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Goldman Traced The History Of S&P Divergences – Here’s What They Found…

What does history tell us?

Well, the “convergence/divergence” market debate has officially gone mainstream.

On Monday, the Wall Street Journal ran a piece called “U.S. Stocks Widen Lead Over Rest of the World“, which essentially rehashes the whole “divergence” story for anyone who is inexplicably inclined to waiting around on WSJ to pick up on last month’s market narrative.

The last couple of weeks have seemingly played into the convergence theme, with some folks suggesting that a commodities rally, a pullback in the dollar and the resurgence of the global reflation story could help ex-U.S. assets catch up to their U.S. counterparts.

The caveats are myriad. Arguably, nothing has really changed for EM, other than policymakers demonstrating their willingness to hike rates in step with the Fed. The vulnerabilities (e.g., external funding needs, questions about central bank independence in certain locales, the threat of U.S. sanctions and the possibility that trade frictions dent global growth) remain.

That suggests that if the convergence trade is viable, it’s more a tactical call than a fundamental story, although I suppose one could argue that depending on the market, valuations are now compelling compared to the U.S.

In any event, Goldman is out with a sweeping new piece that documents the history of U.S.-EM divergences and it’s worth highlighting a couple of excerpts and visuals here.

First, the bank notes that divergences between the S&P and other assets are either anomalous or reasonably frequent, depending on how far back in history you want to go.

“The 2003-2010 period (both on the way up and way down in risk prices) was very coordinated in that the S&P 500 rarely moved away from EM and EAFE (non-US DM), commodity prices, and EM credit/FX (measured by the EMBI/GBI-EM)”, the bank writes, before noting that “going further back, to the 1980s and 1990s, there are many more episodes of divergence between the S&P 500 and other assets.” That speaks to rising cross-asset correlations, by the way. Here’s a visual:

divergence2

(Goldman)

The next logical question with regard to the U.S.-EM divergence is how this usually plays out. Goldman has you covered via the following table that documents nearly a dozen instances of SPX versus EM divergences and traces how they were ultimately “resolved” (or not):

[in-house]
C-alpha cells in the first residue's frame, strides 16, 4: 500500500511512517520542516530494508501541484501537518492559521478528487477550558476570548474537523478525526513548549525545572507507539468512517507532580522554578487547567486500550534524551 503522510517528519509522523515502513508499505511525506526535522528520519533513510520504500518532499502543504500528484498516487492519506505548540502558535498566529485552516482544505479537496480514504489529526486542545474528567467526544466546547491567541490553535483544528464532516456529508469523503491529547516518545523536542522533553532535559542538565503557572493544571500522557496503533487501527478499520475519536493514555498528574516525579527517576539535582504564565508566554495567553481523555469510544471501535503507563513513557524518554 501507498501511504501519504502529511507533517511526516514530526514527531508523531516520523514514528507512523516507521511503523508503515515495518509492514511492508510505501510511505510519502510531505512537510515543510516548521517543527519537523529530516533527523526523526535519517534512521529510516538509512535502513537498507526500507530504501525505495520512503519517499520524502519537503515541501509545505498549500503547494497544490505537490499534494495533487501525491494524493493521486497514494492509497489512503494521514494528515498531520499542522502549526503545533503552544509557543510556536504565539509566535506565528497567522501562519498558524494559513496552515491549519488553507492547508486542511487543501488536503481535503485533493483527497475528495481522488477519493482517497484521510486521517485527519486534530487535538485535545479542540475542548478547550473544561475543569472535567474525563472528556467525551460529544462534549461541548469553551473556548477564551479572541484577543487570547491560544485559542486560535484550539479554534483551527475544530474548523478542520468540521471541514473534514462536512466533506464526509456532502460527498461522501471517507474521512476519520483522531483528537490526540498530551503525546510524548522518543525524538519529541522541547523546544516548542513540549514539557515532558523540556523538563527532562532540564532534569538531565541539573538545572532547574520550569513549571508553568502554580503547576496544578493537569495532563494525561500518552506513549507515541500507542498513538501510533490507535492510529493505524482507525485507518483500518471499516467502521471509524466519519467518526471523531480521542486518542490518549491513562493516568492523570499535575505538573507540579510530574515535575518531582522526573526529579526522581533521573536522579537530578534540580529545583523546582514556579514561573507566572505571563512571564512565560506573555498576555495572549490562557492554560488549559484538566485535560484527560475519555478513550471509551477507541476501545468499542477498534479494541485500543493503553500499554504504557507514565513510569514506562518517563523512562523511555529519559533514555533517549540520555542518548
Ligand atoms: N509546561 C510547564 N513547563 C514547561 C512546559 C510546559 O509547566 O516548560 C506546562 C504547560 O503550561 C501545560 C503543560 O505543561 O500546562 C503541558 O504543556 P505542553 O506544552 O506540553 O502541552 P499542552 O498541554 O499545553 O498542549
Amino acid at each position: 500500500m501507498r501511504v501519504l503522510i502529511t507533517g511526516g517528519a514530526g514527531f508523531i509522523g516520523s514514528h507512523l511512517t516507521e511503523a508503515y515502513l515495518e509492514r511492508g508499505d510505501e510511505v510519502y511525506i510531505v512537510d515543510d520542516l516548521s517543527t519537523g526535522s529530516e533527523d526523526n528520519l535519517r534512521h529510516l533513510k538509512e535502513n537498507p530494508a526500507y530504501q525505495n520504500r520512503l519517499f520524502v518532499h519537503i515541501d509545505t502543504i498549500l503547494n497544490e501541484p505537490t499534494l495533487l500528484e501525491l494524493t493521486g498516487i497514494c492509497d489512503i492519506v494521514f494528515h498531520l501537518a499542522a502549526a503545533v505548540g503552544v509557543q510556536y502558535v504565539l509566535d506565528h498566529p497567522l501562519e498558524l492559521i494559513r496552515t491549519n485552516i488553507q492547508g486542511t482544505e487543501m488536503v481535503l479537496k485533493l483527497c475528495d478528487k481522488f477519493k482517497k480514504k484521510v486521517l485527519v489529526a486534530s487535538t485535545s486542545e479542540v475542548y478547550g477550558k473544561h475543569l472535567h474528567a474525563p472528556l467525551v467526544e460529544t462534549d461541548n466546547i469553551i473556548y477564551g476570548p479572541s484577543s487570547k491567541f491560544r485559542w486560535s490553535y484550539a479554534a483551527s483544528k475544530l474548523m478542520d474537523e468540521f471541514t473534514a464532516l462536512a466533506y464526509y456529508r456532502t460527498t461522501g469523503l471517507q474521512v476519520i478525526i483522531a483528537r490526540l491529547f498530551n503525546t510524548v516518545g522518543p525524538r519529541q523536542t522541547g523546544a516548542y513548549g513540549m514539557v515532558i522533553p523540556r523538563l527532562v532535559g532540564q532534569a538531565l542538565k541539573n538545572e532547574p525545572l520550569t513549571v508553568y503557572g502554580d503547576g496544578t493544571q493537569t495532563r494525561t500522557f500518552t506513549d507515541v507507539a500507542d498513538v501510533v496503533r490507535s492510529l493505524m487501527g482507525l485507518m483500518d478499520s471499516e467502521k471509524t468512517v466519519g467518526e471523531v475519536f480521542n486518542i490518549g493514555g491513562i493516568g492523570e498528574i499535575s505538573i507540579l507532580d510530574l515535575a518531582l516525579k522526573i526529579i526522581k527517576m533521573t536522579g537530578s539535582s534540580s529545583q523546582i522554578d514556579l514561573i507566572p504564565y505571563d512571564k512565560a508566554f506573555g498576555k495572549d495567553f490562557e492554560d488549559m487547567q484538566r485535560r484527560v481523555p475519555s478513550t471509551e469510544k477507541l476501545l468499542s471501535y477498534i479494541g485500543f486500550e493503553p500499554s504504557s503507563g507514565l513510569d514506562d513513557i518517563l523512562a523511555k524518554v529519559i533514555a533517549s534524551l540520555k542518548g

GSDivergence

(Goldman)

“A concrete take-away from the historical playbook is that divergence tends to result in EM rallying (8 of the 10 episodes)”, Goldman writes, describing the table before noting that “half of these rallies are substantial in length (12 months or longer) and half are relatively short-lived (~4 months) [while] the remaining 2 episodes of divergence resulted in both the S&P 500 and MSCI EM selling-off”.

By process of elimination (in terms of possible outcomes), the takeaway is that at least in that sample, the S&P never simply collapses to EM’s “reality”.

Here are two charts which essentially rollup all of the information in that table into something that’s more readily digestible:

divergence3

(Goldman)

Note the chart in the right pane there. That’s consistent with the idea that EM can convergence with the S&P without the latter selling off. That’s particularly germane in the current context, given that as the impulse from fiscal stimulus in the U.S. wanes, stateside equities are going to lose one of the factors that has inoculated U.S. assets from the malaise in emerging economies.

Unsurprisingly, the key to how these divergences ultimately play out is EM growth. Here’s Goldman:

Looking at subsequent growth trajectories, the ‘resolution’ periods are quite straightforward. If we look at divergence episodes that resulted in EM catching up to some degree, they involve a recovering in EM GDP growth. Conversely, the episodes that end in EM (and the S&P 500) selling off further tend to coincide with a further slide in EM growth.

divergence5

And see, that right there may be critical going forward. U.S. trade policy is all at once threatening the outlook for global growth and serving as an impetus for a hawkish lean from the Fed (think: tariff-related price pressures). Both of those outcomes (slower global growth and a hawkish Fed) are EM negative.

Goldman notes that history doesn’t suggest the U.S. growth trajectory matters much in terms of how this resolves itself. That is, if the U.S. economy continues to hit on all cylinders, that needn’t be an impediment to EM catching up. What would be an impediment, though, is a sharp deceleration in global growth catalyzed, for instance, by further trade frictions.

And with that, we’ll just say in closing that on Monday, Christine Lagarde indicated the IMF is set to downgrade their outlook for global growth.


 

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